Japanese American Community and Cultural Center
Photo courtesy Architectural Resources Group

Japanese American Community and Cultural Center

Little Tokyo's Japanese American Community and Cultural Center (JACCC) was the culmination of years of work by a group of Los Angeles' Issei and Nisei (first and second-generation Japanese Americans) to establish a permanent community center. Developed between 1978 and 1983, the complex was one of many development projects to take place in Little Tokyo at this time, but stands out for its understated monumentality and simple beauty.

The centerpiece is, appropriately, the Center Building, a five-story Brutalist structure designed by Kazumi Adachi, Kiyoshi Sawano, and Hideo Matsunaga. Its substantial concrete construction is softened by upturned roof eaves and stylized brackets that evoke traditional Japanese pavilion and pagoda architecture.

An open, multi-level brick plaza designed by Isamu Noguchi spreads out next to the Center Building, featuring large basalt boulders honoring a Japanese artistic tradition of slightly altering natural materials. The curved Aratani/Japan America theatre looks onto the plaza.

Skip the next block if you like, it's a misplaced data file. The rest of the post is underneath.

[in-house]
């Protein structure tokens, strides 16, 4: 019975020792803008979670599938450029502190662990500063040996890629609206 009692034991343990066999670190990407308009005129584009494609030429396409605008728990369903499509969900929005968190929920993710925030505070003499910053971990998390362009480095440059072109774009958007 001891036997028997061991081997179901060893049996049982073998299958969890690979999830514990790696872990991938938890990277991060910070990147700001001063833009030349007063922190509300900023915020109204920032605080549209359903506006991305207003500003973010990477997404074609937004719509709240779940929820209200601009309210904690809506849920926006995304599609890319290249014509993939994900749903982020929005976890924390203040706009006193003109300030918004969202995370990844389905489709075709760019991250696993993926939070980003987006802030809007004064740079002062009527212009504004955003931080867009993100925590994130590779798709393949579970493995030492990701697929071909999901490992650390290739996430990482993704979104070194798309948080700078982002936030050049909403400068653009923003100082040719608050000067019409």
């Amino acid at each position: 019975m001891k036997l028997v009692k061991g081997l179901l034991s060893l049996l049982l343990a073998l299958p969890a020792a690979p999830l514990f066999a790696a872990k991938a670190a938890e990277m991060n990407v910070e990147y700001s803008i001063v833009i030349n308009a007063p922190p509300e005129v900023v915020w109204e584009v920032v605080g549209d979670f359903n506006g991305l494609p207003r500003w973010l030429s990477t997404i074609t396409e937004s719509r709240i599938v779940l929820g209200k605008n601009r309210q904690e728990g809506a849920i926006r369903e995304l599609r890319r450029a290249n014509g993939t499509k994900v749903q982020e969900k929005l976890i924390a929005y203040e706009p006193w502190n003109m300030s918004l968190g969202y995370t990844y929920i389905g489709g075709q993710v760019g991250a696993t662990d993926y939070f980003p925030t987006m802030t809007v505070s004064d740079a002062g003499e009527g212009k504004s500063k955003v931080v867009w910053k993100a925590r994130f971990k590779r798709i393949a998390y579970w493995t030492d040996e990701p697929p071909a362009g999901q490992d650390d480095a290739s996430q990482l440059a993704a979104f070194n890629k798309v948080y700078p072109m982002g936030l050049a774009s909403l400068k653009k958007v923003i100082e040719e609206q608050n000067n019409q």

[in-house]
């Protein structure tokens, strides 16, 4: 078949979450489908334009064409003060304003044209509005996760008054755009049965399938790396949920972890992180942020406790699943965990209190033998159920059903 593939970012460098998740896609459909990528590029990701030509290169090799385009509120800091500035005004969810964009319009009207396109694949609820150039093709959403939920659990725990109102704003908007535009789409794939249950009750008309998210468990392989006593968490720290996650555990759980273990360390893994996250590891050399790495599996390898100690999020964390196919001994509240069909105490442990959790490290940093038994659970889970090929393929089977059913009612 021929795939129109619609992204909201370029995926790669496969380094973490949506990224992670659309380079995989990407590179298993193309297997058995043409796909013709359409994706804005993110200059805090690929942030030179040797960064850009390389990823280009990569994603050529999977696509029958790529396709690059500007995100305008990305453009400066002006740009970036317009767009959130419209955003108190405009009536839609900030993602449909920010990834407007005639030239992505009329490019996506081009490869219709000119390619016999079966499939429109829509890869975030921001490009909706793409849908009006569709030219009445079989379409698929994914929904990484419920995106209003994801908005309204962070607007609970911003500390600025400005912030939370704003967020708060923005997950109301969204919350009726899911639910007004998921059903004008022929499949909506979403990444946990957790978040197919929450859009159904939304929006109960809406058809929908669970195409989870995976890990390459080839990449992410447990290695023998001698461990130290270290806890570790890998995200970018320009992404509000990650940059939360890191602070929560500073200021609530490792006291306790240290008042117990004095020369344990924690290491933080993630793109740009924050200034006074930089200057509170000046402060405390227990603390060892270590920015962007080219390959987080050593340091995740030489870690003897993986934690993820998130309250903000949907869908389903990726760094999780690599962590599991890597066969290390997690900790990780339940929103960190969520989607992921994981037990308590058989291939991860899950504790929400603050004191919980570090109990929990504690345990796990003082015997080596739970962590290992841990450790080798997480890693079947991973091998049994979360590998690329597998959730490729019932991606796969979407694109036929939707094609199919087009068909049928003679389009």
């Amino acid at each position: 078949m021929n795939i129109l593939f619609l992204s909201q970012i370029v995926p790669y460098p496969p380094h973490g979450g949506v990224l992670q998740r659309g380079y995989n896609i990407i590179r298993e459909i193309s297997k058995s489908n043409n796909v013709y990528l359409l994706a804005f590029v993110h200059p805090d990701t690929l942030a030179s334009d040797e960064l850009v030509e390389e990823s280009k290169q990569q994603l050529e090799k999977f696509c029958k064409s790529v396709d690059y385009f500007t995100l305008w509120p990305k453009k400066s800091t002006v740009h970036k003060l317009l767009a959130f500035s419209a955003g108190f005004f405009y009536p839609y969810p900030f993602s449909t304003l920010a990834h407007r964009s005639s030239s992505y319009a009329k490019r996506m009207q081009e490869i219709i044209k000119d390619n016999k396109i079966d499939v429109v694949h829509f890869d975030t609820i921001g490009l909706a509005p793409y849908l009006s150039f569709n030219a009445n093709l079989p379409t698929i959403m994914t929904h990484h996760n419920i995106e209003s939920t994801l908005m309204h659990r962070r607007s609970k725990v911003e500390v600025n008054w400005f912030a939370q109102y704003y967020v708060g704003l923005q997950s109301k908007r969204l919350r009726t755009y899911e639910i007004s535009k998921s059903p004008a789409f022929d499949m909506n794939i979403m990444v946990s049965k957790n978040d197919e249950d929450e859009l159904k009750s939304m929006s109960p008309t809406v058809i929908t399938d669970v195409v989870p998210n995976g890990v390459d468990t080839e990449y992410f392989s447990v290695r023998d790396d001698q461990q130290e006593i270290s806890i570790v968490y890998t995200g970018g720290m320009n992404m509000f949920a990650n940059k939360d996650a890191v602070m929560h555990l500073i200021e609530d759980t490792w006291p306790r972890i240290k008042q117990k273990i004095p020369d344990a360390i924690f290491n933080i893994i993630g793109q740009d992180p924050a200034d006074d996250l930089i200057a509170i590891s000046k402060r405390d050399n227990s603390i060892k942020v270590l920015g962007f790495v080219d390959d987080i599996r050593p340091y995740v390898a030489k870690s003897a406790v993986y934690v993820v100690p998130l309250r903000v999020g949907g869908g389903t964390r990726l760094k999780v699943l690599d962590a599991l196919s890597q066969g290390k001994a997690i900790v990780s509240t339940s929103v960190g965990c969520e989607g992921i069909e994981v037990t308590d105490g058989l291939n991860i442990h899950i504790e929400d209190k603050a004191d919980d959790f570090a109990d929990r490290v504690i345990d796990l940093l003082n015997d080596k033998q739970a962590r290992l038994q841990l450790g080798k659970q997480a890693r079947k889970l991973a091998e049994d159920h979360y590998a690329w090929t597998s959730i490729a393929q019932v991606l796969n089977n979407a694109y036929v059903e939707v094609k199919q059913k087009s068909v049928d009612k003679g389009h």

The most unexpected part of the JACCC lies hidden behind the Center Building: the James Irvine Japanese Garden, also known as Seiryu-en, "Garden of the Clear Stream." It is a quiet, lush oasis in the middle of the city, designed by landscape architect Takeo Uesugi and created by numerous volunteers. So many nurseries and individuals in the community donated plants for use in the garden, Uesugi had a difficult time figuring out how and where to integrate them all into the careful composition. The garden's stream starts as a turbulent waterfall and slows as it descends, representing the struggles and experiences of the Issei and Nisei. It becomes a gentle brook and ends in a quiet, shallow pond, evoking the resolution of differences and peaceful integration into American culture.

Photo by Michael Locke

Museum of Contemporary Art

With only four of its seven floors above street level, its sunken, red sandstone-clad design is a welcome contrast to the extreme heights of the Bunker Hill glass-and-steel high rise towers.
Photo by Adrian Scott Fine/L.A. Conservancy

Estrada Courts

Painted at the height of the Chicano Civil Rights Movement, the Estrada Courts murals enlivened the 1942 garden apartment complex.
Photo courtesy Architectural Resources Group

California State University, Dominguez Hills

Using the rolling topography and mild outdoor climate as his palette, the architect masterfully integrated broad landscapes of green lawns and concrete walkways, punctuated by an abundance of trees.